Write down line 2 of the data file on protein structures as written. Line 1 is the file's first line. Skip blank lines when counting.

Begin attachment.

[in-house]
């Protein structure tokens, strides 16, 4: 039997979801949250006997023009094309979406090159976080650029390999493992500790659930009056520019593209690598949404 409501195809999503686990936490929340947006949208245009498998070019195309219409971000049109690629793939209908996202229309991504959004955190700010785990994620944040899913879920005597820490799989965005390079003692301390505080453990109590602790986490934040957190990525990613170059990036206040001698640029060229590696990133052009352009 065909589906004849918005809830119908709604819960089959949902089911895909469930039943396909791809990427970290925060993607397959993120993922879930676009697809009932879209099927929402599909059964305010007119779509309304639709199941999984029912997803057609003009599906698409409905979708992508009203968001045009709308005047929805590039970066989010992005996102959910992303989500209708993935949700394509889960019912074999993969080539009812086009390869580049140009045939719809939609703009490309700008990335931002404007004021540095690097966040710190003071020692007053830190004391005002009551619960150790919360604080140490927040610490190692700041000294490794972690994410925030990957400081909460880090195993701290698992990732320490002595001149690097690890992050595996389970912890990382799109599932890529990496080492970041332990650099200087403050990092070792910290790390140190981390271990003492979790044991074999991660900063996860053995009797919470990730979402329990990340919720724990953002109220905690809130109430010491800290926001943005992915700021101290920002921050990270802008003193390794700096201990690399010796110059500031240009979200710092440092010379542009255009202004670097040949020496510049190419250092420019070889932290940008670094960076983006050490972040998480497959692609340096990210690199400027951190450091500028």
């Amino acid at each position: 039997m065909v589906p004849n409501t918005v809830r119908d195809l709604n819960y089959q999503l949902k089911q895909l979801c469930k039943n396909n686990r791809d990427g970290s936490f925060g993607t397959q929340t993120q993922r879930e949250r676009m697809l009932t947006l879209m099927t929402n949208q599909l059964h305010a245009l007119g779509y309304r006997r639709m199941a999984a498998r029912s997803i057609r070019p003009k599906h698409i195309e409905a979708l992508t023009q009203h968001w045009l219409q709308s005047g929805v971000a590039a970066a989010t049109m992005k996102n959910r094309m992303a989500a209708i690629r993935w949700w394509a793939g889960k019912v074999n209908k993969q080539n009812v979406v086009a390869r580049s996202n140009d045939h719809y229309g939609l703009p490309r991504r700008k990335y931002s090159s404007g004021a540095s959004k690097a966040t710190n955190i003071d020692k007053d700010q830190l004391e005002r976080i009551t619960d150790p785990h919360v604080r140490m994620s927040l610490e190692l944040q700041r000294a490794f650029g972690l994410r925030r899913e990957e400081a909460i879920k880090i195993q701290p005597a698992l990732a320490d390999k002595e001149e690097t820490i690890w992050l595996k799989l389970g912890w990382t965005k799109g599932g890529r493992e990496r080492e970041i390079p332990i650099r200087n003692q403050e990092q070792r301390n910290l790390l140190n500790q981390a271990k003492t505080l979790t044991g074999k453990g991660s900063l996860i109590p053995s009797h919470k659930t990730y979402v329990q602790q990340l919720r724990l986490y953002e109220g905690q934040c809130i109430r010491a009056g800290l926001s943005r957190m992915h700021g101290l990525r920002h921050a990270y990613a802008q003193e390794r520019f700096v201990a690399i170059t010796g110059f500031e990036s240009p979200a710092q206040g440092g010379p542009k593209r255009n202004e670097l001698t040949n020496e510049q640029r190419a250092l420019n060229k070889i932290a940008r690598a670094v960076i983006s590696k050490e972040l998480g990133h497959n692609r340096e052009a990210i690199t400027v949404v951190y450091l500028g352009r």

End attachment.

């Protein structure tokens, strides 16, 4: 039997979801949250006997023009094309979406090159976080650029390999493992500790659930009056520019593209690598949404 409501195809999503686990936490929340947006949208245009498998070019195309219409971000049109690629793939209908996202229309991504959004955190700010785990994620944040899913879920005597820490799989965005390079003692301390505080453990109590602790986490934040957190990525990613170059990036206040001698640029060229590696990133052009352009 065909589906004849918005809830119908709604819960089959949902089911895909469930039943396909791809990427970290925060993607397959993120993922879930676009697809009932879209099927929402599909059964305010007119779509309304639709199941999984029912997803057609003009599906698409409905979708992508009203968001045009709308005047929805590039970066989010992005996102959910992303989500209708993935949700394509889960019912074999993969080539009812086009390869580049140009045939719809939609703009490309700008990335931002404007004021540095690097966040710190003071020692007053830190004391005002009551619960150790919360604080140490927040610490190692700041000294490794972690994410925030990957400081909460880090195993701290698992990732320490002595001149690097690890992050595996389970912890990382799109599932890529990496080492970041332990650099200087403050990092070792910290790390140190981390271990003492979790044991074999991660900063996860053995009797919470990730979402329990990340919720724990953002109220905690809130109430010491800290926001943005992915700021101290920002921050990270802008003193390794700096201990690399010796110059500031240009979200710092440092010379542009255009202004670097040949020496510049190419250092420019070889932290940008670094960076983006050490972040998480497959692609340096990210690199400027951190450091500028």